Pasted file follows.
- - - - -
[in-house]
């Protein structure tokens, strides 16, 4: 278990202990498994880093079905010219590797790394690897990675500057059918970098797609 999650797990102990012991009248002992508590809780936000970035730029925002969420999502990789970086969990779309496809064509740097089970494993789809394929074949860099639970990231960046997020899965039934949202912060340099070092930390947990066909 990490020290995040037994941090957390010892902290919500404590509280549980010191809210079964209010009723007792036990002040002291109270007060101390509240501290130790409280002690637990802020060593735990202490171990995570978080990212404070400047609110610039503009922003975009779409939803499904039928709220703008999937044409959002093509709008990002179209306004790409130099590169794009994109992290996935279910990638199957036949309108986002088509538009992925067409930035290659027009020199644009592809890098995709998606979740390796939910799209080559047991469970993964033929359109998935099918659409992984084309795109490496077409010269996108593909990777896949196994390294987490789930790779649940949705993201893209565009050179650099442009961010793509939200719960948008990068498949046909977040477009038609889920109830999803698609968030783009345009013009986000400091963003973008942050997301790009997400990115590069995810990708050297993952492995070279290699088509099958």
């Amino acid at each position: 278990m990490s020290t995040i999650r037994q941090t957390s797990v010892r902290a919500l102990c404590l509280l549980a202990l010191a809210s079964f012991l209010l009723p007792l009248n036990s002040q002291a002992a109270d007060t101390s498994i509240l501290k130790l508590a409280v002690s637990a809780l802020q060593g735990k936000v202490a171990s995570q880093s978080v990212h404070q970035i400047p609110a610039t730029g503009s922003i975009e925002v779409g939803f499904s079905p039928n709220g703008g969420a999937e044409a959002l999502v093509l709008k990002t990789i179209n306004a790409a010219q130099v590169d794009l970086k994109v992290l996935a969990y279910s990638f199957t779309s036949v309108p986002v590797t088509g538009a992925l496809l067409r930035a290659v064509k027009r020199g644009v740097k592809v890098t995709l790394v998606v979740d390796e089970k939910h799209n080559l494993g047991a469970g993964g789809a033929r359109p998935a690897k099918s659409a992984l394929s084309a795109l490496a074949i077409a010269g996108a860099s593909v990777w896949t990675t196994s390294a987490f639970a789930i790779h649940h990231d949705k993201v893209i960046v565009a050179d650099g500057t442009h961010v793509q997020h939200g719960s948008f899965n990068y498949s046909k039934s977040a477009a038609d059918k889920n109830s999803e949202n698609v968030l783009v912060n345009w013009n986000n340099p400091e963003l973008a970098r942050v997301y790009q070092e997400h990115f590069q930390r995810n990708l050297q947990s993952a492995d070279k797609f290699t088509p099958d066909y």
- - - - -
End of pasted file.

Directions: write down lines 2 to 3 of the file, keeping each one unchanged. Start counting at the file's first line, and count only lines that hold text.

């Protein structure tokens, strides 16, 4: 278990202990498994880093079905010219590797790394690897990675500057059918970098797609 999650797990102990012991009248002992508590809780936000970035730029925002969420999502990789970086969990779309496809064509740097089970494993789809394929074949860099639970990231960046997020899965039934949202912060340099070092930390947990066909 990490020290995040037994941090957390010892902290919500404590509280549980010191809210079964209010009723007792036990002040002291109270007060101390509240501290130790409280002690637990802020060593735990202490171990995570978080990212404070400047609110610039503009922003975009779409939803499904039928709220703008999937044409959002093509709008990002179209306004790409130099590169794009994109992290996935279910990638199957036949309108986002088509538009992925067409930035290659027009020199644009592809890098995709998606979740390796939910799209080559047991469970993964033929359109998935099918659409992984084309795109490496077409010269996108593909990777896949196994390294987490789930790779649940949705993201893209565009050179650099442009961010793509939200719960948008990068498949046909977040477009038609889920109830999803698609968030783009345009013009986000400091963003973008942050997301790009997400990115590069995810990708050297993952492995070279290699088509099958």
């Amino acid at each position: 278990m990490s020290t995040i999650r037994q941090t957390s797990v010892r902290a919500l102990c404590l509280l549980a202990l010191a809210s079964f012991l209010l009723p007792l009248n036990s002040q002291a002992a109270d007060t101390s498994i509240l501290k130790l508590a409280v002690s637990a809780l802020q060593g735990k936000v202490a171990s995570q880093s978080v990212h404070q970035i400047p609110a610039t730029g503009s922003i975009e925002v779409g939803f499904s079905p039928n709220g703008g969420a999937e044409a959002l999502v093509l709008k990002t990789i179209n306004a790409a010219q130099v590169d794009l970086k994109v992290l996935a969990y279910s990638f199957t779309s036949v309108p986002v590797t088509g538009a992925l496809l067409r930035a290659v064509k027009r020199g644009v740097k592809v890098t995709l790394v998606v979740d390796e089970k939910h799209n080559l494993g047991a469970g993964g789809a033929r359109p998935a690897k099918s659409a992984l394929s084309a795109l490496a074949i077409a010269g996108a860099s593909v990777w896949t990675t196994s390294a987490f639970a789930i790779h649940h990231d949705k993201v893209i960046v565009a050179d650099g500057t442009h961010v793509q997020h939200g719960s948008f899965n990068y498949s046909k039934s977040a477009a038609d059918k889920n109830s999803e949202n698609v968030l783009v912060n345009w013009n986000n340099p400091e963003l973008a970098r942050v997301y790009q070092e997400h990115f590069q930390r995810n990708l050297q947990s993952a492995d070279k797609f290699t088509p099958d066909y």